Eurostat set to endorse 2006 data showing Greek success in efforts to tackle excessive fiscal deficits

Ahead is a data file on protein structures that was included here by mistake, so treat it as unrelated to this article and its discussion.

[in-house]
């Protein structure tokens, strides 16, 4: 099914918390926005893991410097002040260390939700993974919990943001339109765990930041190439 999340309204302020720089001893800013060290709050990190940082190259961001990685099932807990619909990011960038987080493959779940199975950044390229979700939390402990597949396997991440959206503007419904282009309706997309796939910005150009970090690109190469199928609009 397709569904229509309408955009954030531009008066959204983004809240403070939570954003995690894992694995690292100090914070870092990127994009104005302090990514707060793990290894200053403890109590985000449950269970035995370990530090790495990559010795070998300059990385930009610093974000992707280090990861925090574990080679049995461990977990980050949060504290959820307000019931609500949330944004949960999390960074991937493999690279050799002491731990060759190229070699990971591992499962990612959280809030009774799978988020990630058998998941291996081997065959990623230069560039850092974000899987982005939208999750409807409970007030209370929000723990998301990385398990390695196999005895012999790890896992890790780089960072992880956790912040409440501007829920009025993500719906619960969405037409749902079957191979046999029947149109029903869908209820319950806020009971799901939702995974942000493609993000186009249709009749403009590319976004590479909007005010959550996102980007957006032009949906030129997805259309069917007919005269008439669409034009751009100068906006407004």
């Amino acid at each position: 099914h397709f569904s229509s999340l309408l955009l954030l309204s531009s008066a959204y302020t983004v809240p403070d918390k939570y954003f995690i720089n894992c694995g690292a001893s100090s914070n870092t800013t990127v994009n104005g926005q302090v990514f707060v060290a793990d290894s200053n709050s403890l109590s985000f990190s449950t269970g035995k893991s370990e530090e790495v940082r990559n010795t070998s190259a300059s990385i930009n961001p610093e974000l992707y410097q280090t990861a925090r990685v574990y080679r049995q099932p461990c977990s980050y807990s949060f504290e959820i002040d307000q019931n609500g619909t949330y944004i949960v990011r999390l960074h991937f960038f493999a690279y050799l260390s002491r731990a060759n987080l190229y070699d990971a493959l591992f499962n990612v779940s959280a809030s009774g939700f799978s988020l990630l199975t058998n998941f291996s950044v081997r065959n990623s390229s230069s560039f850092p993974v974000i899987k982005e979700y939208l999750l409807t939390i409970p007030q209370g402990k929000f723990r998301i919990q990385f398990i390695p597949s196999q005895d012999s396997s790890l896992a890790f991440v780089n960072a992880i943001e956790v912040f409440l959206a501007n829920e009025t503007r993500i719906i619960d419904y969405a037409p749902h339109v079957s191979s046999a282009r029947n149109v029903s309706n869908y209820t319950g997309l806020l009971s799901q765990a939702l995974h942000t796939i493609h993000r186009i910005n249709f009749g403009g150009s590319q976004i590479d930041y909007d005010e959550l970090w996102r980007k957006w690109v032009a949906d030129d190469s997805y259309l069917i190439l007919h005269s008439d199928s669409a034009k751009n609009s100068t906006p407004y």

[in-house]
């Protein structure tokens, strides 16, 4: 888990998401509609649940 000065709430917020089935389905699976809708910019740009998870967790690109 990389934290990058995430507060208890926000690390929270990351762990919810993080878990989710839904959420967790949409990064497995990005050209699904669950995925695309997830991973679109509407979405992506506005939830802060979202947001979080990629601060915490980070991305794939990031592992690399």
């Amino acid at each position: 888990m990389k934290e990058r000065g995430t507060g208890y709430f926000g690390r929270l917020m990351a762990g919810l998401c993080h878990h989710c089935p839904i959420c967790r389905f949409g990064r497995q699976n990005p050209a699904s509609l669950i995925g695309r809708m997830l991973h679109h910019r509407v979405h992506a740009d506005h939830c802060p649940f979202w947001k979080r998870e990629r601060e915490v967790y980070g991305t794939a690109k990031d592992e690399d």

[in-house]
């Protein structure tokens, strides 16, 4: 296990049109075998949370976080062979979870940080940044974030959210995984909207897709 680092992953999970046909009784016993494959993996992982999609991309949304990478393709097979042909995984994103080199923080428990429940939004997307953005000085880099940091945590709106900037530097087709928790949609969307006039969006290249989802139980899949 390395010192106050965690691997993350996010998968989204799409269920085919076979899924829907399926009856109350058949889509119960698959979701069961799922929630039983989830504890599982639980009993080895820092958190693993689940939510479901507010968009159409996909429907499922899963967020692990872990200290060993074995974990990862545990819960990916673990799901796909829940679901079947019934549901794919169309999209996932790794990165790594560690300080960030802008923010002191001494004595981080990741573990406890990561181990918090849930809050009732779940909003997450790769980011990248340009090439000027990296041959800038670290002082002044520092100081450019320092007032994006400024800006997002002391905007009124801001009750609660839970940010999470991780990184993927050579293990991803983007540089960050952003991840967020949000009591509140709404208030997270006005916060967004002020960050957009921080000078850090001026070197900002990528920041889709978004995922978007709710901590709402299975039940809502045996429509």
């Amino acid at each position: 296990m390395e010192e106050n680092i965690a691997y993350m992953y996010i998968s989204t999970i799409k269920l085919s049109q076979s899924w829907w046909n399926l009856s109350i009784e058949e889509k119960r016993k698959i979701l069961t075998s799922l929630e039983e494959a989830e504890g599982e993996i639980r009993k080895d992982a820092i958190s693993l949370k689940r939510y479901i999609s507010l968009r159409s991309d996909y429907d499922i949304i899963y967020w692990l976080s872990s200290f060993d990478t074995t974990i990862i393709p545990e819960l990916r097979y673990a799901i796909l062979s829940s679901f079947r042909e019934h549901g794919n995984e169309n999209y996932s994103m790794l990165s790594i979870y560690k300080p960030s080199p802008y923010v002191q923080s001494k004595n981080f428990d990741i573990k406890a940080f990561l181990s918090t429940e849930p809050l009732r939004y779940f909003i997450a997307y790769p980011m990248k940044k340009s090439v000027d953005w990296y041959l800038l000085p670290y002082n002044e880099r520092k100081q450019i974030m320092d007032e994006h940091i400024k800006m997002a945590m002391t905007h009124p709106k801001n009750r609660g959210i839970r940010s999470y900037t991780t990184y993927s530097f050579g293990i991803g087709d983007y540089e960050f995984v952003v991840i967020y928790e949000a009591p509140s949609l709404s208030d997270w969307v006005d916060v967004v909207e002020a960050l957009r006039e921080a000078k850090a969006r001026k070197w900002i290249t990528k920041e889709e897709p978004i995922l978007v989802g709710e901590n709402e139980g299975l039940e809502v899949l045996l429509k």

The European Union’s statistics service (Eurostat) is expected to endorse Greek 2006 fiscal data showing that the country has fulfilled the basic requirement for exiting two years of fiscal supervision. Eurostat’s approval will be contained in a report to be published on April 24 According to sources, the data will show that Greece last year managed to trim its budget deficit to below the EU-mandated ceiling of 3 percent of gross domestic product (GDP) – reducing it to 2.6 percent of GDP, from 5.2 percent in 2005. Specifically, net revenue rose 9.9 percent to total 46.29 billion euros, while primary spending was up 6 percent to reach 40.6 billion euros. The report is also expected to say that the public debt was down to 104.3 percent of GDP from 107.5 percent in the previous year. The data submitted to Eurostat were also accompanied by projections for the coming years, forecasting that the budget deficit will decline to 1.2 percent and the public debt to 91.3 percent of GDP by 2009. Economic growth is seen averaging 4 percent annually, inflation 2.8 percent and unemployment falling to 6.5 percent by 2009. The same sources said yesterday that Greek March inflation, due to be announced by the National Statistics Service (NSS) next week, will be around 2.6-2.7 percent. On the assumption that the price of oil will average $60 a barrel this year, the inflation rate is projected at between 2.8 and 3.2 percent. Industrial production in February is estimated to have risen 2.3 percent, against 1.8 percent in the previous year, which bodes well for the country’s economic growth rate. Building activity is also estimated to have picked up in January after many months, adding to the optimism. Despite a declining trend, Greek inflation remains significantly higher than the eurozone average of 1.8 percent. The differential erodes the competitiveness of Greek products and services in the eurozone. According to Bank of Greece data, the Greek economy’s competitiveness declined by 13.5 percent in terms of prices and 34 percent in terms of industrial labor costs in the period 2001-2006.

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